Varicose veins – the failed stunt in your legs

We have all seen these disaster films. You know, those with valve failures seem to be a big problem (at least those with overly complex machines that explode when they encounter a stubborn problem like “what is love?”). The pressure rises, the steam screams cracks in the machine and the valves cannot hold back the flow of destruction.

Did you know that there are valves in your veins too? They prevent backflow and keep your blood in the right direction: to the heart and lungs. Basically, it is these shutters that should only open in the direction in which the blood should flow. What is difficult is when your blood tries to move against gravity. Imagine a waterfall trying to go up and not down (except maybe a little less dramatically). Fortunately, the muscles in your legs advise the blood to return to your veins, but still the veins that carry your blood from your feet and legs to your heart have to fight gravity to the end, which means that they are more common valve problems than other veins in your body. And some people may have weaker valves than normal ones.

When your venous valves fail, blood flows through them and collects in the veins. This blocked blood can have larger and more deformed veins: varicose veins. (Spider veins are like varicose veins, but on a smaller scale.) The leg.

More than half of those over 50 have varicose veins. So if you are in this group, you are definitely not alone. However, there are certain risk factors for varicose vein development, including a family history of the disease, obesity, pregnancy, old age, sedentary lifestyle, hormonal changes (such as during puberty and menopause). , Exposure to the sun and the feminine. Varicose veins are generally not dangerous, although you may find them painful or embarrassing. Sometimes serious complications such as ulcers or blood clots survive. (If venous clots form deep in the leg, this is called deep venous thrombosis. If the clot moves through the lungs, it can be fatal.)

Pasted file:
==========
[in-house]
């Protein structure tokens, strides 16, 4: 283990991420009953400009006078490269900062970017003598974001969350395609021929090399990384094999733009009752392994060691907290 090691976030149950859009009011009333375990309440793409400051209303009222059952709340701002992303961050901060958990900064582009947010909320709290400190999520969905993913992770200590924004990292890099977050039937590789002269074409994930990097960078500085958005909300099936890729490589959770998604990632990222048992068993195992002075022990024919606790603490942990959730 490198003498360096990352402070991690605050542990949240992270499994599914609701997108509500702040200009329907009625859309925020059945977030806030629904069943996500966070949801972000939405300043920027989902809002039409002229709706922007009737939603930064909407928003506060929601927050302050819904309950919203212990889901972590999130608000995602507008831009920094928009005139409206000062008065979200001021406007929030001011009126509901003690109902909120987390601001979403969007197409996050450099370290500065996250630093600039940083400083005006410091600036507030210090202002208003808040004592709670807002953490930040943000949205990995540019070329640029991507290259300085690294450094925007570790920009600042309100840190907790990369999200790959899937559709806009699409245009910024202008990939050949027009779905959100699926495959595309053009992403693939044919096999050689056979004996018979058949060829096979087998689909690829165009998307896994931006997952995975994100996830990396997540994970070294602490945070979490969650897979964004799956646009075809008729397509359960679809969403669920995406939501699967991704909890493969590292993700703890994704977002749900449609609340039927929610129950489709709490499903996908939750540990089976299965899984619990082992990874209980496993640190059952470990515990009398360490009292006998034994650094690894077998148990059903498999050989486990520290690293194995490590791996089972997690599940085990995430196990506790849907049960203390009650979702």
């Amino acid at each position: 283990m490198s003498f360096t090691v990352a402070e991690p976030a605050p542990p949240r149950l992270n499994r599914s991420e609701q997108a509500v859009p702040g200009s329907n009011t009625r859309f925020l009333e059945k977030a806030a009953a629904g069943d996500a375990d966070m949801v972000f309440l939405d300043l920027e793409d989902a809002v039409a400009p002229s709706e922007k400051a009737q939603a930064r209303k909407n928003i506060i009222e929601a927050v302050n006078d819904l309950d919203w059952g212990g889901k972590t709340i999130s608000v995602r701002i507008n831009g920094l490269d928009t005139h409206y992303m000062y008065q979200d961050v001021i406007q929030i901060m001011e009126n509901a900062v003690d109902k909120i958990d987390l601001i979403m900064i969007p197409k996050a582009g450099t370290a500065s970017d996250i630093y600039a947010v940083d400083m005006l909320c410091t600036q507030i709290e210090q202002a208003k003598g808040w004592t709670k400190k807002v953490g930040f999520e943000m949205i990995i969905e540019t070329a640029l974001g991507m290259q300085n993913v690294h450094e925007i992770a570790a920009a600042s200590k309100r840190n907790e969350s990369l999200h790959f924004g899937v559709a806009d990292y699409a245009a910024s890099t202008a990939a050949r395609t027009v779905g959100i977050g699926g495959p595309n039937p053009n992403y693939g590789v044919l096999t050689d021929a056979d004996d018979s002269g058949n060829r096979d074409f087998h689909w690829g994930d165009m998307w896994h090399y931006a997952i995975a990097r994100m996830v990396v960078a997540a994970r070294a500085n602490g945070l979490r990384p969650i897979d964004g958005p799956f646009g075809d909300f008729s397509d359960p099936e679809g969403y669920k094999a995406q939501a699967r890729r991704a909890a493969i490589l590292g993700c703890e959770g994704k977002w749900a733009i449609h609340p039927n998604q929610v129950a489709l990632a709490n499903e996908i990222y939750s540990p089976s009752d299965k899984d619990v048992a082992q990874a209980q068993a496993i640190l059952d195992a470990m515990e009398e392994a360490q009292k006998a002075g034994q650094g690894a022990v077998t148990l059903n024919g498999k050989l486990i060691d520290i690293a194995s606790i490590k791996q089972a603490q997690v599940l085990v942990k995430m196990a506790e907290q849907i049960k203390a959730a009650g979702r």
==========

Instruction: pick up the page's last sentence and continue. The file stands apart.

If you have varicose veins, you probably won’t start coughing up steam or blinking red lights and “Danger! Danger!” Instead (if the affected veins are close to the skin), you will likely find that the veins on your leg protrude, bulge, twist, or have the shape of a cord. Or you can find something under the skin that looks like raisins. Your legs can be sore, tired, or heavy. Varicose veins that are closer to your bones may not be as noticeable visually, but you may have chronic swelling of the legs, ankles, and feet, as well as pain, tiredness, and heaviness in the legs. Sometimes people with varicose veins develop an itchy rash on the leg. More serious cases can be discoloration of the skin and the development of an ulcer.

Your podiatrist can initially treat your varicose veins conservatively. He or she may suggest compression stockings to support your veins a little thundering. Compression stockings put pressure on the veins and promote blood flow to the heart. Supportive tights provide support, and over-the-counter and prescription compression stockings are also available.

Exercising, letting your legs sit, and losing weight can help relieve varicose veins problems. You should also avoid crossing your legs, wearing tight clothing, and standing for long periods of time.

If conservative treatments don’t improve your symptoms enough, treatments are available to treat the condition. For minimally invasive procedures, a catheter can be inserted into the vein and the vein can then be closed with heat or chemicals. (Your blood still flows through other veins, so don’t worry about the problem of vein occlusion.) Ultrasound can perform such procedures on veins deep under the skin. Varicose veins can also be treated with laser treatments on the surface of the skin. Now your doctor might think it’s best to have the varicose vein surgically removed.

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